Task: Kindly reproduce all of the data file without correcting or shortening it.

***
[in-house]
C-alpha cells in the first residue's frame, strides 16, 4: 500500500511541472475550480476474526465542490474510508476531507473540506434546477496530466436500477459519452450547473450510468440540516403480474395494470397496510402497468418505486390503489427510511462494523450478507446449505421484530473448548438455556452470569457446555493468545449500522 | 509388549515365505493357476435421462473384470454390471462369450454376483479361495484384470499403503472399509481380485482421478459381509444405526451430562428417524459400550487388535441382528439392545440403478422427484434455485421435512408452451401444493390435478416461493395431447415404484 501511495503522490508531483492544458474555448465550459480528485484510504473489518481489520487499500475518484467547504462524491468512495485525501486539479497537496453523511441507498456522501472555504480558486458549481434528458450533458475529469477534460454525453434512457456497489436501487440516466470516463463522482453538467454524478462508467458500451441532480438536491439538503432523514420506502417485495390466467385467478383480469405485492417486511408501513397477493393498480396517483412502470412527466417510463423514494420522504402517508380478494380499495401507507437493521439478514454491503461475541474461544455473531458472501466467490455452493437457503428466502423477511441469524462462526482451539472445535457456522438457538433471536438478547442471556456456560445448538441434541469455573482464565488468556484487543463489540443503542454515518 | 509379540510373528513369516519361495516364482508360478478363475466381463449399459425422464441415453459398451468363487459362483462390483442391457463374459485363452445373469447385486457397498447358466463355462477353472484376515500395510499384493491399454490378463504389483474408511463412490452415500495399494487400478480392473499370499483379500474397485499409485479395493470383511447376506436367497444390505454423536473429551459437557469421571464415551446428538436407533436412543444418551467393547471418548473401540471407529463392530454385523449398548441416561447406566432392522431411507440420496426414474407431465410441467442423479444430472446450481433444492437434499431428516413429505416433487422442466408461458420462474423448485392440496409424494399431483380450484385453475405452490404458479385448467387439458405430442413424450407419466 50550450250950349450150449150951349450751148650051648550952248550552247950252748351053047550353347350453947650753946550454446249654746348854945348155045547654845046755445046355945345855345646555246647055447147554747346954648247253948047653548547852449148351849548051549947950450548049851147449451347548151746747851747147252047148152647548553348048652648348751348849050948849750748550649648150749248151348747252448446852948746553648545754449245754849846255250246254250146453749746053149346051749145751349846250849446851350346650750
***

[in-house]
C-alpha cells in the first residue's frame, strides 16, 4: 500500500511541472475550480476474526465542490474510508476531507473540506434546477496530466436500477459519452450547473450510468440540516403480474395494470397496510402497468418505486390503489427510511462494523450478507446449505421484530473448548438455556452470569457446555493468545449500522 | 509388549515365505493357476435421462473384470454390471462369450454376483479361495484384470499403503472399509481380485482421478459381509444405526451430562428417524459400550487388535441382528439392545440403478422427484434455485421435512408452451401444493390435478416461493395431447415404484 501511495503522490508531483492544458474555448465550459480528485484510504473489518481489520487499500475518484467547504462524491468512495485525501486539479497537496453523511441507498456522501472555504480558486458549481434528458450533458475529469477534460454525453434512457456497489436501487440516466470516463463522482453538467454524478462508467458500451441532480438536491439538503432523514420506502417485495390466467385467478383480469405485492417486511408501513397477493393498480396517483412502470412527466417510463423514494420522504402517508380478494380499495401507507437493521439478514454491503461475541474461544455473531458472501466467490455452493437457503428466502423477511441469524462462526482451539472445535457456522438457538433471536438478547442471556456456560445448538441434541469455573482464565488468556484487543463489540443503542454515518 | 509379540510373528513369516519361495516364482508360478478363475466381463449399459425422464441415453459398451468363487459362483462390483442391457463374459485363452445373469447385486457397498447358466463355462477353472484376515500395510499384493491399454490378463504389483474408511463412490452415500495399494487400478480392473499370499483379500474397485499409485479395493470383511447376506436367497444390505454423536473429551459437557469421571464415551446428538436407533436412543444418551467393547471418548473401540471407529463392530454385523449398548441416561447406566432392522431411507440420496426414474407431465410441467442423479444430472446450481433444492437434499431428516413429505416433487422442466408461458420462474423448485392440496409424494399431483380450484385453475405452490404458479385448467387439458405430442413424450407419466 50550450250950349450150449150951349450751148650051648550952248550552247950252748351053047550353347350453947650753946550454446249654746348854945348155045547654845046755445046355945345855345646555246647055447147554747346954648247253948047653548547852449148351849548051549947950450548049851147449451347548151746747851747147252047148152647548553348048652648348751348849050948849750748550649648150749248151348747252448446852948746553648545754449245754849846255250246254250146453749746053149346051749145751349846250849446851350346650750